Saturday, October 6, 2007

Silence is golden

A few of my clients often refuse to allow there to be music in their sessions.  They don’t usually play any of the instruments, and their vocalizations are sporadic.  When I start to play they either physically intervene (taking my hands off the piano or pushing the guitar off my lap) or they find ways to make sure the process of the music is stopped.  I suppose I could spend time worrying about this (okay, the truth is that sometimes I do worry about it), but I’m starting to figure that it really is all “grist for the mill,” as Janice, my clinical supervisor, has told me over and over again.  

One of the men I work with is very sensitive to sound (I mean VERY sensitive to sound).  The cottage where he lives is loud most of the time, to say the least.  The ceilings are high, and a large room is subdivided into four group areas, each equipped with various stereo components, televisions, and extremely powerful speakers (or so it seems).  And it is highly unusual for me to be in there and not hear four different sets of sounds coming from four different areas, all echoing off of the walls.  There are no carpets or other sound-absorbing devices, so the sounds are quite “live”.  I have often wondered if my client has grown to hate music with a passion after enduring that kind of intense non-stop noise all day long.  I wouldn’t blame him if he did.  I’d probably feel that way myself.

A thought that ran through my mind during our session today (aside from noting out loud that “in your case, silence is indeed golden”) was this:  if anyone in the world is to teach me that music therapy is not all about sound- silence is just as crucial, and honoring the need for silence is definitely necessary- it’s this man. 

Another reason he may be “asking” me to stop playing music is that when I do play, it is often a song that has emerged from my countertransference reaction.  Naturally, those songs tend to be intense and full of emotional meaning.  Understandably, he may be hesitant when he hears me fire up the old guitar and start strumming a few chords.  

I wonder, also, if his wanting me to not play music (and his own refusal to participate musically) is a way to fit me into a particular image he may have of me (in other words, his transference).  Maybe something in a “you’re not my music therapist, can play the role of my family, and I can finally have someone visit with me after all these years.”  

Certainly that seemed to be the case with another gentleman I worked with this afternoon.  I usually see that particular person on Fridays, but because of our celebration he missed his session.  I had some time today, so I asked him if he wanted to make up his time.  He did.  I knew he probably wouldn’t make it to the Music Room (he hasn’t for a while, but he has been clear that he wanted to maintain the connection with me).  I presumed that we would walk to the building where the Music Room is located (we did), and he would probably turn around and want to leave (he did).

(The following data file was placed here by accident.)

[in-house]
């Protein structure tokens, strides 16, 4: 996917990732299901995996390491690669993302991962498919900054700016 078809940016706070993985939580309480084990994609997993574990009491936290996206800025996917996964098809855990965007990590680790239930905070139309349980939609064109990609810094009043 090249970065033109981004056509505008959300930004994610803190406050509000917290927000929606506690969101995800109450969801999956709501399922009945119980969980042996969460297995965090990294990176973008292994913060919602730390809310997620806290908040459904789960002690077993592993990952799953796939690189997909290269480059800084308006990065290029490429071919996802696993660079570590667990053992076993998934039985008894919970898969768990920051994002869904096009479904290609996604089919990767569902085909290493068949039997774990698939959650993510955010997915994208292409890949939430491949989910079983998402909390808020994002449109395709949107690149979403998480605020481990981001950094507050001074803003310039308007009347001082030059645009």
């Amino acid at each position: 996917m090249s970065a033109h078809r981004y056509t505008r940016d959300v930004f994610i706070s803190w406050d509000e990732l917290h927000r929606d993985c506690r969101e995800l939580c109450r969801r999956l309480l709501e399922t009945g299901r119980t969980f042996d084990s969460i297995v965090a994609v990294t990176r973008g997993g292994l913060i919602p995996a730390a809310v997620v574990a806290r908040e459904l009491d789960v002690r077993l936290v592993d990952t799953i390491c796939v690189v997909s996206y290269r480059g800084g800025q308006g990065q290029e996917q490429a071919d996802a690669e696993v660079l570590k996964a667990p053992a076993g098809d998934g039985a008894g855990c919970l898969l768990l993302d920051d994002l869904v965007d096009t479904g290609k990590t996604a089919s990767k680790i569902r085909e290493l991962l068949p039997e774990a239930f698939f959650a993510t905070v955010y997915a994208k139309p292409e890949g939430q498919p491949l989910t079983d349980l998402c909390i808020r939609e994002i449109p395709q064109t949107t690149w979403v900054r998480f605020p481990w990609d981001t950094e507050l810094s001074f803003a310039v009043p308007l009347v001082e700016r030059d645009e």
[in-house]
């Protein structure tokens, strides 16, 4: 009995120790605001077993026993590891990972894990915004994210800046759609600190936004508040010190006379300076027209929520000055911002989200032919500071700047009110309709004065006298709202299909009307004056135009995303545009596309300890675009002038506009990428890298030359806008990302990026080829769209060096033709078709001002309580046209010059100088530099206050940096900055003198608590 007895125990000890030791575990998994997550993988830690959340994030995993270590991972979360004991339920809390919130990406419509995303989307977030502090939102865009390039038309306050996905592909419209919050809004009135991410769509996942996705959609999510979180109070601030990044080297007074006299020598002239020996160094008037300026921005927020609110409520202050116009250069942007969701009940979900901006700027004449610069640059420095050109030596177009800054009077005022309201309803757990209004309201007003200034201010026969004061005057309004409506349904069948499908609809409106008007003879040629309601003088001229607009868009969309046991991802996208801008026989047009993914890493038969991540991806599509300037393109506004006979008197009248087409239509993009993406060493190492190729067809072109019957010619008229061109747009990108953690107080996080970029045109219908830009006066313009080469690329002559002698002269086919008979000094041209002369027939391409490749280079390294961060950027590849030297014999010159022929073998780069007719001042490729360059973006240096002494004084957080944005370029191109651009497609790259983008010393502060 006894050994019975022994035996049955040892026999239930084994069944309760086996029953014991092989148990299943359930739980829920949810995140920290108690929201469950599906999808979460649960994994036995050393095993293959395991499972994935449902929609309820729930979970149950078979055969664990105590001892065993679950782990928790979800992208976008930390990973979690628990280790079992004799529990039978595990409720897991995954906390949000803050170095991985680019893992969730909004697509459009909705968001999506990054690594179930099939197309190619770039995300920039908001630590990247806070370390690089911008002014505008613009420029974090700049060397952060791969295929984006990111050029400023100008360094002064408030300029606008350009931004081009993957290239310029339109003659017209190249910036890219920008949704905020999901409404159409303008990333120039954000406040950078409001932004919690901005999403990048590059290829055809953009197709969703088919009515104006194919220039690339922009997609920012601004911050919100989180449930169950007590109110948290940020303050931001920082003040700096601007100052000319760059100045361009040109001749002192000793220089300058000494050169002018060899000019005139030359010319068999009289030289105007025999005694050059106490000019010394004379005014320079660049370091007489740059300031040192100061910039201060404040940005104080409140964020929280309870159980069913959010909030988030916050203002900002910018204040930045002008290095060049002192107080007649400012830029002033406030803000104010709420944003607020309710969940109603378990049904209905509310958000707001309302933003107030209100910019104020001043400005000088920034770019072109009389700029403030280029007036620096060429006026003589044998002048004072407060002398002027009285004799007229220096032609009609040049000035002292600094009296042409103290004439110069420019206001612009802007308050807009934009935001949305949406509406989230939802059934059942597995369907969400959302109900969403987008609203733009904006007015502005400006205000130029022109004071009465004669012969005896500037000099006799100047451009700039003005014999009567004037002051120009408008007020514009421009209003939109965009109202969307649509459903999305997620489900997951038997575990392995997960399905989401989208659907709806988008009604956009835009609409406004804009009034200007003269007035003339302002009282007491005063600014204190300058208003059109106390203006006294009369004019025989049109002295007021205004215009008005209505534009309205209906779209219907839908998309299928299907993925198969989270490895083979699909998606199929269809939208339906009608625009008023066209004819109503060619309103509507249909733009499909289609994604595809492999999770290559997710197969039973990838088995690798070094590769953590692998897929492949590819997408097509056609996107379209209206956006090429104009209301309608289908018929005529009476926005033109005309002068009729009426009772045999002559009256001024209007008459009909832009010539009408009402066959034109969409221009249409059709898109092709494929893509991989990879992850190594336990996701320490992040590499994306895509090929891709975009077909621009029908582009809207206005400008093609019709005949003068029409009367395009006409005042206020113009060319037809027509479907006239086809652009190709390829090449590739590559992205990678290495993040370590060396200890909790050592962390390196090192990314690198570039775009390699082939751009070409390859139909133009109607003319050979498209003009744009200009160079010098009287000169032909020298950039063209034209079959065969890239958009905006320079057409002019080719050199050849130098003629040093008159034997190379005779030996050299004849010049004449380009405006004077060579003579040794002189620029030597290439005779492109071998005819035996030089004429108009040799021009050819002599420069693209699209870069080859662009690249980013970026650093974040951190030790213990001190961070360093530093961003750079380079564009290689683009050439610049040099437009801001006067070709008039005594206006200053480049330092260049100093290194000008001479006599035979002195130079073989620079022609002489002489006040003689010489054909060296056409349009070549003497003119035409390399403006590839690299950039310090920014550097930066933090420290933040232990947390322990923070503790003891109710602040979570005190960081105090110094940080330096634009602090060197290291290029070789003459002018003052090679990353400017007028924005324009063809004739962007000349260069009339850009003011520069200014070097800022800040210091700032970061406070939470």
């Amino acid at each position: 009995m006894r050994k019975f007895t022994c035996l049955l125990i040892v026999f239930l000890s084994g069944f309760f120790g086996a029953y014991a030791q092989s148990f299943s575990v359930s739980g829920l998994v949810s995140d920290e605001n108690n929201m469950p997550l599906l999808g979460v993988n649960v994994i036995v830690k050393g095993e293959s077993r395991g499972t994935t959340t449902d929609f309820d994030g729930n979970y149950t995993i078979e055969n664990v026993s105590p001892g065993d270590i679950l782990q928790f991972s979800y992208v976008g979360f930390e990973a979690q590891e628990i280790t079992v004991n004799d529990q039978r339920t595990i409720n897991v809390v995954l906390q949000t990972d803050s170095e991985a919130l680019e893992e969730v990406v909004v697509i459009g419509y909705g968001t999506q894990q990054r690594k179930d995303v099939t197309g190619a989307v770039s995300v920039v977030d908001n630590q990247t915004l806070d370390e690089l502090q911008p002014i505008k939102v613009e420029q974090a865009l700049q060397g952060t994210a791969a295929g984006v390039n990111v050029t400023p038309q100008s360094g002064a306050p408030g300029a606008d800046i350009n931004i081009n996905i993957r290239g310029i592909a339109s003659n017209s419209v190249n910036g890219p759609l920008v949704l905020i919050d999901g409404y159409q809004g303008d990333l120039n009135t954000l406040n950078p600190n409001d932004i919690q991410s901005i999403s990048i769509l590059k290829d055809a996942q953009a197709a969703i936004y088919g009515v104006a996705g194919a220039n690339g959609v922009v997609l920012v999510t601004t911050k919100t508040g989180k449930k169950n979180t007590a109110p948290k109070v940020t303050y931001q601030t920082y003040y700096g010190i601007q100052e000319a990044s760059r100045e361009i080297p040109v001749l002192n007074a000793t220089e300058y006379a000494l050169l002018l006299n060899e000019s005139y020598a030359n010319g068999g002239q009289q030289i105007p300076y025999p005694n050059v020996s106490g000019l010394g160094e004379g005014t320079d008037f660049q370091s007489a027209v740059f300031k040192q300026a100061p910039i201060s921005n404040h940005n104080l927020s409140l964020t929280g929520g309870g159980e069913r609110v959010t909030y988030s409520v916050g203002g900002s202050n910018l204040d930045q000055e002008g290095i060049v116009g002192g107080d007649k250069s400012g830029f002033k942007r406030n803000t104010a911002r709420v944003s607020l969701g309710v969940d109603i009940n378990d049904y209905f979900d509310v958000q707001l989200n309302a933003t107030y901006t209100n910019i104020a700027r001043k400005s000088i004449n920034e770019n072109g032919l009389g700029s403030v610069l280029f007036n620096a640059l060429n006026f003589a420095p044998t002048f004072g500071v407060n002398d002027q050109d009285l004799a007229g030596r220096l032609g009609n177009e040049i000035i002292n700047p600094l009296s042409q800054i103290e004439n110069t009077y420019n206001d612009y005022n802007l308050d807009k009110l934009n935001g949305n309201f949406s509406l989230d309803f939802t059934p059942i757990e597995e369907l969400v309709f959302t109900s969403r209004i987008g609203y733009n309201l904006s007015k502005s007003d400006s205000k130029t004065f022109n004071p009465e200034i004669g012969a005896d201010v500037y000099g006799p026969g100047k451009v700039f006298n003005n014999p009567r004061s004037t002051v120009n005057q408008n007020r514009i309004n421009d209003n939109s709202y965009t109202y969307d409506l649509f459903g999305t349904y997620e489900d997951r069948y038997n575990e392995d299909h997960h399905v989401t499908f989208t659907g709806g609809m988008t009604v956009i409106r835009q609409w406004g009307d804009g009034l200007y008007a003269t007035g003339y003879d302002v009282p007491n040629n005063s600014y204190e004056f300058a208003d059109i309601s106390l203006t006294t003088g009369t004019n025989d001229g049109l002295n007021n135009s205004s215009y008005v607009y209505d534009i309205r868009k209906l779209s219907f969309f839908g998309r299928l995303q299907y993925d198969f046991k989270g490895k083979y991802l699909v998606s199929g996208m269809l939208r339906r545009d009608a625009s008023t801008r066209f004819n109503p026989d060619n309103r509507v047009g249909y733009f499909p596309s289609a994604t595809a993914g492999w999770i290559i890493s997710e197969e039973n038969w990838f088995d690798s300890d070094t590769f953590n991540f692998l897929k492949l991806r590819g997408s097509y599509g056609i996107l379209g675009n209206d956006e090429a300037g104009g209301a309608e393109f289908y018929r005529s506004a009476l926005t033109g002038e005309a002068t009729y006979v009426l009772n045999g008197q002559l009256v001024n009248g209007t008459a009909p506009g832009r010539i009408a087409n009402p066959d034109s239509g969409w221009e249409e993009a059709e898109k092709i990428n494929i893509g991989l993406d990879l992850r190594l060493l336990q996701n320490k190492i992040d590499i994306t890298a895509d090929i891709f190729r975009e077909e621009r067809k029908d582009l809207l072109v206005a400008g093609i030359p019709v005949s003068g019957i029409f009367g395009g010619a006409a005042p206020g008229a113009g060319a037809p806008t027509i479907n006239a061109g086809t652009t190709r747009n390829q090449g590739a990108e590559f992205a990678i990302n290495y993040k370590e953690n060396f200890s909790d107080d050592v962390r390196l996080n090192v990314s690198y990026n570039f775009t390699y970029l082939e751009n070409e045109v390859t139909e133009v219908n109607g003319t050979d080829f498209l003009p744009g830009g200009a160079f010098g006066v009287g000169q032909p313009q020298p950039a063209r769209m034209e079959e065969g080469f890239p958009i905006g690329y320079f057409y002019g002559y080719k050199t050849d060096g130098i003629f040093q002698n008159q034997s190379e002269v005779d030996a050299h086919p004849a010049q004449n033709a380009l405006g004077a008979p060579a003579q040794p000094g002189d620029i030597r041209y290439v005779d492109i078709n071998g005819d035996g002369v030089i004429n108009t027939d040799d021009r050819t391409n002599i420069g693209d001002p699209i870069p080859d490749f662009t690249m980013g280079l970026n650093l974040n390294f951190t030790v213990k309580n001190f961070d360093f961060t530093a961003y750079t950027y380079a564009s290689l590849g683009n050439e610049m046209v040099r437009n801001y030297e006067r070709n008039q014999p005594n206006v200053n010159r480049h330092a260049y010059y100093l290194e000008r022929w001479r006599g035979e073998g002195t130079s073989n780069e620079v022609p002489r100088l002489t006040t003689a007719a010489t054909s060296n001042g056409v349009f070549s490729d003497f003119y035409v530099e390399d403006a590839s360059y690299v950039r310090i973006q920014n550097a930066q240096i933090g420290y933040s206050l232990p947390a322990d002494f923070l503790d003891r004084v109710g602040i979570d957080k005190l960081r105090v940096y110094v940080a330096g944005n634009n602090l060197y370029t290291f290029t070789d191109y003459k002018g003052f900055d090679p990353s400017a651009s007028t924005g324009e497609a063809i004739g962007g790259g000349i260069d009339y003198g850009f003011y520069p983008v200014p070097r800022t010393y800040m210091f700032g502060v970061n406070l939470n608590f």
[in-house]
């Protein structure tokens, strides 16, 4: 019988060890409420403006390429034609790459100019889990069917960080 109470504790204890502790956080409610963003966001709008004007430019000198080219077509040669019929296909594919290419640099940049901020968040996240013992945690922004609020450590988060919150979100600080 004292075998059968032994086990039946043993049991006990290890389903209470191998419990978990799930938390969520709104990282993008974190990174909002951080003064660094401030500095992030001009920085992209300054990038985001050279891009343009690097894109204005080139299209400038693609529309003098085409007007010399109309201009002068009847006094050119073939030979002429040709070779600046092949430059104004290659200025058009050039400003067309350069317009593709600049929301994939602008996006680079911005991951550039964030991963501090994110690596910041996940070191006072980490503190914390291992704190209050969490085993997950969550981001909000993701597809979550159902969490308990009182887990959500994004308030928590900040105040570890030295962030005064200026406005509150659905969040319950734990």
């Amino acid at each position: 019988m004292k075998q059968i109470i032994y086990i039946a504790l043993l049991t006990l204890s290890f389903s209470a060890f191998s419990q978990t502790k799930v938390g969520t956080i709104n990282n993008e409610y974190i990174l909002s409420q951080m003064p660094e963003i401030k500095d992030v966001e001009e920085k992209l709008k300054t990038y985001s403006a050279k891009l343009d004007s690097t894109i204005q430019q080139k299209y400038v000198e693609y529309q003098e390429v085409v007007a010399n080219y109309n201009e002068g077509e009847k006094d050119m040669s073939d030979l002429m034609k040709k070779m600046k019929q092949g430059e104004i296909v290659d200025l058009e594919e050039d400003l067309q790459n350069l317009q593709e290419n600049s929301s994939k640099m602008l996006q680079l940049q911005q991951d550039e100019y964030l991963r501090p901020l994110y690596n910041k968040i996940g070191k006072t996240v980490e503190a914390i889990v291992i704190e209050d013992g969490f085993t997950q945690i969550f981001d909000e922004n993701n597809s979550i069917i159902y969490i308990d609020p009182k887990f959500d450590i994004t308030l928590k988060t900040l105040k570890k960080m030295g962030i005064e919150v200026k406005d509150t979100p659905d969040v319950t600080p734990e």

Things were going fine (and as expected) until we got back to his cottage.  For the past month or so he has been content to do one of three things:  head back in to his group, head in to the cottage and have me sit with him in the back hallway, or hang around outside (in the front yard of the cottage) until it’s time to go.   Today, though, as his cottage came into view, he pulled me insistently back toward the Music Room building.  It was quite sunny and rather humid out, and I was starting to feel a bit desperate for shade.  

He is at least a head and a half taller than I am, so when he doesn’t mean to be turned around it’s hard for me to convince him otherwise.  I noticed that he was quite clear, also, about holding on to my hand (along with his important plastic objects- I know I’m important to him now, because he actually seems to want me to share space with his beloved objects).  Although I started to feel frustrated with his pulling, and uncomfortable with my own response of trying to pull him back toward the cottage, I knew he needed me to support him in some way.

When we reached the Music Room building, he managed to pull me into the Canteen (which is just inside the entrance).  I didn’t want us to be in there, because, for one thing, I didn’t think I’d be able to get him out, and, for another, neither one of us had any money.  Mostly, though, I continually remind him that he and I don’t have a “canteen-going relationship.  We do music therapy together.”  

Well, at 1:45 PM on a Saturday afternoon, the Canteen usually has a few families scattered about visiting with their sons or daughters.  That was when the light finally went on for me.  I realized that, on my way over to pick him up, I had seen one of his house-mates heading out for a visit with his family and another family on their way in to the cottage.  As we were walking, we saw a man visiting with his brother.  He knows I like him, and here I was, coming on a Saturday and not his usual Wednesday or Friday.  It must have seemed quite familial to him.  

As soon as I acknowledged his apparent longing for family to visit with on a weekend (and that he seemed to wish for me to play that role), we were able to leave the building and go back to the cottage with some measure of peace.  Well, it was difficult for him to actually let me go when we arrived in his group area, but there was, finally, a different level of understanding. 

You’d be hard-pressed to find any music in that session.  But it was, I think, an important session.  Definitely, in spite of the challenges, it was a necessary part of the process for the two of us.      

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